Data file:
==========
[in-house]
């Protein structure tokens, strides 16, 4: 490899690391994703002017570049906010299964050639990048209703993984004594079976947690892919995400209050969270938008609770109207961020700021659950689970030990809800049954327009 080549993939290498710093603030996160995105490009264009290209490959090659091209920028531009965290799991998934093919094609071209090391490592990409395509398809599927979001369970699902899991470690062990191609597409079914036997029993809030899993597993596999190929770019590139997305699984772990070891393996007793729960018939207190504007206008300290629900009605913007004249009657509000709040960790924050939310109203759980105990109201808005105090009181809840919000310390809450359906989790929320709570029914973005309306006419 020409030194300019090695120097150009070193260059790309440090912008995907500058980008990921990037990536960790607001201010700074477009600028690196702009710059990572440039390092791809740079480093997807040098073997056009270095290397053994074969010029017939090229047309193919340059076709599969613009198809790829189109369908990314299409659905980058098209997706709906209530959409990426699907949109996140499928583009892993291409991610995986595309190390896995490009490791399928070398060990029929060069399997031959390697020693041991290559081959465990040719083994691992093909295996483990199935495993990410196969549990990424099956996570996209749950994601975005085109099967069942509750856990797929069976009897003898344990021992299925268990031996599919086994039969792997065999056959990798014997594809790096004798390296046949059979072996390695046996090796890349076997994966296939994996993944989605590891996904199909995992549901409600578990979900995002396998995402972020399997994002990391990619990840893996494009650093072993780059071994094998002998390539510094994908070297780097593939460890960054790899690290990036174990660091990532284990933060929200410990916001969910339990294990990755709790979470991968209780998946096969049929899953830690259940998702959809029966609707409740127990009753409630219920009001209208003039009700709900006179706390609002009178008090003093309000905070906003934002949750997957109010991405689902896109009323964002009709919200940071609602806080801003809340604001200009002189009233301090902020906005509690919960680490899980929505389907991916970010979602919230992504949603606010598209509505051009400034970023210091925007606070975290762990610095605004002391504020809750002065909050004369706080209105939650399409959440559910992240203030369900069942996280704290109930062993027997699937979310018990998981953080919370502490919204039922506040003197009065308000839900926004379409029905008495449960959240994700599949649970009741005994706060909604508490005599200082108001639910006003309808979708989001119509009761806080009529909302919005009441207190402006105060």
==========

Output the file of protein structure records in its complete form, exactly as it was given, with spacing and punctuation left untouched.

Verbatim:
[in-house]
């Protein structure tokens, strides 16, 4: 490899690391994703002017570049906010299964050639990048209703993984004594079976947690892919995400209050969270938008609770109207961020700021659950689970030990809800049954327009 080549993939290498710093603030996160995105490009264009290209490959090659091209920028531009965290799991998934093919094609071209090391490592990409395509398809599927979001369970699902899991470690062990191609597409079914036997029993809030899993597993596999190929770019590139997305699984772990070891393996007793729960018939207190504007206008300290629900009605913007004249009657509000709040960790924050939310109203759980105990109201808005105090009181809840919000310390809450359906989790929320709570029914973005309306006419 020409030194300019090695120097150009070193260059790309440090912008995907500058980008990921990037990536960790607001201010700074477009600028690196702009710059990572440039390092791809740079480093997807040098073997056009270095290397053994074969010029017939090229047309193919340059076709599969613009198809790829189109369908990314299409659905980058098209997706709906209530959409990426699907949109996140499928583009892993291409991610995986595309190390896995490009490791399928070398060990029929060069399997031959390697020693041991290559081959465990040719083994691992093909295996483990199935495993990410196969549990990424099956996570996209749950994601975005085109099967069942509750856990797929069976009897003898344990021992299925268990031996599919086994039969792997065999056959990798014997594809790096004798390296046949059979072996390695046996090796890349076997994966296939994996993944989605590891996904199909995992549901409600578990979900995002396998995402972020399997994002990391990619990840893996494009650093072993780059071994094998002998390539510094994908070297780097593939460890960054790899690290990036174990660091990532284990933060929200410990916001969910339990294990990755709790979470991968209780998946096969049929899953830690259940998702959809029966609707409740127990009753409630219920009001209208003039009700709900006179706390609002009178008090003093309000905070906003934002949750997957109010991405689902896109009323964002009709919200940071609602806080801003809340604001200009002189009233301090902020906005509690919960680490899980929505389907991916970010979602919230992504949603606010598209509505051009400034970023210091925007606070975290762990610095605004002391504020809750002065909050004369706080209105939650399409959440559910992240203030369900069942996280704290109930062993027997699937979310018990998981953080919370502490919204039922506040003197009065308000839900926004379409029905008495449960959240994700599949649970009741005994706060909604508490005599200082108001639910006003309808979708989001119509009761806080009529909302919005009441207190402006105060």